The integration of technology into the curriculum is an ongoing process.
In the past computers have not been widely used for instruction so teachers
cannot rely on their own experience as students. The development of new
teaching strategies that involve the use of technology requires imagination
and concentration. Something new has to be invented. Topics that lend
themselves to computer instruction have to be identified. Activities have
to be planned. Then new strategies have to be tested, evaluated and modified.
Teachers have to be willing to try something new. Adjustments have to be
made as to when and how to use a given technology most effectively. This
also takes imagination and planning. The successful implementation of new
methods takes cooperation and communication among the members of the
staff and feedback from students.
This is a major focus for the teachers
who use the Farragut High School math lab.
Here are a few my personal observations.
1. The stereotype of treating computer activities as optional or supplemental
to be used at the end of the chapter has to be replaced with true integration.
In the past text books have included technology in this manner (treating it as
an extra) since there was no guarantee that a school would have available
computers. To make these changes teachers need to be familiar with
computer activities and strategies available to them so that they can plan
for their use at the optimal time. The appropriate use of activities can
reduce the need for reteaching and can give the teacher the ability to
provide students with individual attention and immediate feedback and
correction of mistaken perceptions. The use of computer activities after
a unit test is only demoralizing to students who wish they had the opportunity
to learn before the unit test. The department could facilitate this familiarity
by providing inservice training times for the purpose.
2. Teachers need to choose activities that are appropriate for their students.
No two classes are exactly alike and teachers need to constantly reevaluate
the teaching/reteaching needs of their students. We generally use Mathematica
as tool in the upper level courses such as PreCalculus and Calculus. Students
use it to work with threedimensional graphing, Newton’s method, the mean
value theorem, and other Calculus topics. It would not be appropriate to use
the “Solve” command in Mathematica with students who have not yet grasped
the concept of an equation. Our limited research has shown that the practice
programs are of great benefit to the regular college preparatory courses. The honors
students learn as effectively from regular homework assignments although they
appreciate the computer activities. Many honors students have commented
to me that the lab activities “always help.”
3. I have found that the observations of classroom teachers as to
the needs of students often lead to the most useful technological
teaching strategies. Interactive, electronic versions of triedandtrue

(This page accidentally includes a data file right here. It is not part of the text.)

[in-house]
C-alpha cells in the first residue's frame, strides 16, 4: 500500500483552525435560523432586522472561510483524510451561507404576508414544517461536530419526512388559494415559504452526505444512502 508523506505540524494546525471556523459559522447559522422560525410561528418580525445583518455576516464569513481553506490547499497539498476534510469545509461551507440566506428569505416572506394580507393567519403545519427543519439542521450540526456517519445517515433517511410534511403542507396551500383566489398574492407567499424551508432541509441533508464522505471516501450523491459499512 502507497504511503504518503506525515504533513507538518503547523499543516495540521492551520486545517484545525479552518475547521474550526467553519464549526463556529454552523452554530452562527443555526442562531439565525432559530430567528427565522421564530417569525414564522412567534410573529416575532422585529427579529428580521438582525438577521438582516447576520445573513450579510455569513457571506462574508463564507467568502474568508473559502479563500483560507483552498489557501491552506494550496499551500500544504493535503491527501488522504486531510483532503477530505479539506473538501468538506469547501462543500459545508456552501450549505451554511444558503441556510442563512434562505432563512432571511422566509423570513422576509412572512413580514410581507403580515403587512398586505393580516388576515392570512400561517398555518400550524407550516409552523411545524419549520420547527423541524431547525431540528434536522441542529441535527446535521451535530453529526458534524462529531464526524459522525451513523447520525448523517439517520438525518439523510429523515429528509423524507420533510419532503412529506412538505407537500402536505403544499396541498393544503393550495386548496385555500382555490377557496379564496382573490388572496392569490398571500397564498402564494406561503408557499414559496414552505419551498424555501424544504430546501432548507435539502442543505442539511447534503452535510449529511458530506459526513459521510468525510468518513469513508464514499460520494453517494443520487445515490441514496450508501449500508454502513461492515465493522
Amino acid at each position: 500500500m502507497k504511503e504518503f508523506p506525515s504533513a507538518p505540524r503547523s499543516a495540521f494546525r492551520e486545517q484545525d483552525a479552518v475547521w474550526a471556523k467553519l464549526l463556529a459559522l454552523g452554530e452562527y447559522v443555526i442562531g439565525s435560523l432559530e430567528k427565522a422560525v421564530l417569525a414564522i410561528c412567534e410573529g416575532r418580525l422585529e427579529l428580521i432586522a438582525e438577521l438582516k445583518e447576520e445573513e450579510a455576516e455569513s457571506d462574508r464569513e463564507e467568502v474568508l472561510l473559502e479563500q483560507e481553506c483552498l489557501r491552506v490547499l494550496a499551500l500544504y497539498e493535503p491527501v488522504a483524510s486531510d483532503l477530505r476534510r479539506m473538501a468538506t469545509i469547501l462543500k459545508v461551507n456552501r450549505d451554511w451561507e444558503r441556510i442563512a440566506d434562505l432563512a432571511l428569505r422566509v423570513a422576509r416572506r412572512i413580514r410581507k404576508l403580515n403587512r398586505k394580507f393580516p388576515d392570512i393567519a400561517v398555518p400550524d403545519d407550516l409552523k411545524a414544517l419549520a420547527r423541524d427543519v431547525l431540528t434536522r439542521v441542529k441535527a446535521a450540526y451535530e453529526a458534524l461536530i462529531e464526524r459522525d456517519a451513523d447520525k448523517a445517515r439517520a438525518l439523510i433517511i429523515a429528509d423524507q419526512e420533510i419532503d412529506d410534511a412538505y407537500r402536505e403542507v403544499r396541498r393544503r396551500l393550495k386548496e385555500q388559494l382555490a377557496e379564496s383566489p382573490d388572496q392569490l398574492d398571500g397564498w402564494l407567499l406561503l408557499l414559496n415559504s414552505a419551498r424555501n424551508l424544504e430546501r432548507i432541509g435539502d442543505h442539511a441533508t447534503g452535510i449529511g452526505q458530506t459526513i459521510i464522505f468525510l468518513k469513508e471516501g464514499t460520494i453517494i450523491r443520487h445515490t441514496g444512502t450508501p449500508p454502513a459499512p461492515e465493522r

paper/pencil activities can be created providing all students with
immediate feedback and giving teachers the ability to identify
those who need oneonone help.
4. Students like to interact with computers. They like having the
computer tell them they are right. They are even willing to ask
teachers for help so that they can get that positive feedback.
They are generally willing to engage in more extensive practice
on a computer.
5. The decision to “man” the computer lab with math teachers
with computer skills rather than a technology administrator only is
an effective model for enhancing instruction. The two teachers
can work together in planning and preparing activities to enhance
the teaching of mathematics and for the time that students are in the
lab the teacher/pupil ratio is doubled thus providing more learning
opportunities for students. This would not be the case if the lab
coordinator felt obligated only to assist in keeping the computers
operational. It is also important for the classroom teacher to be
involved when the class comes to the lab. Teachers who feel
comfortable with technology are welcome to direct the activities,
in which case the lab coordinator will serve as an assistant. Lab
coordinators are willing to give instruction for computer activities
if the classroom teacher requests it and then the classroom teacher is
expected to participate in the activity, monitoring and instructing as
needed. The experience of seeing of adults working together is
also of benefit to students.
6. There is always the need for communication between the lab
coordinators and the classroom teachers. They need to work
together so that students are using the lab for meaningful and
useful activities.
7. It can be seen from the surveys conducted at FHS that our
students have a positive attitude toward the use of technology
for mathematical instruction. They overwhelmingly
prefer to use software for initial practice! (146/156 or 94%)
A Focused Assessment of Geometry and the Math Lab
Evaluating the effectiveness of technology
Summary by Leslie Howe
Farragut High School
Knoxville, Tennessee
19981999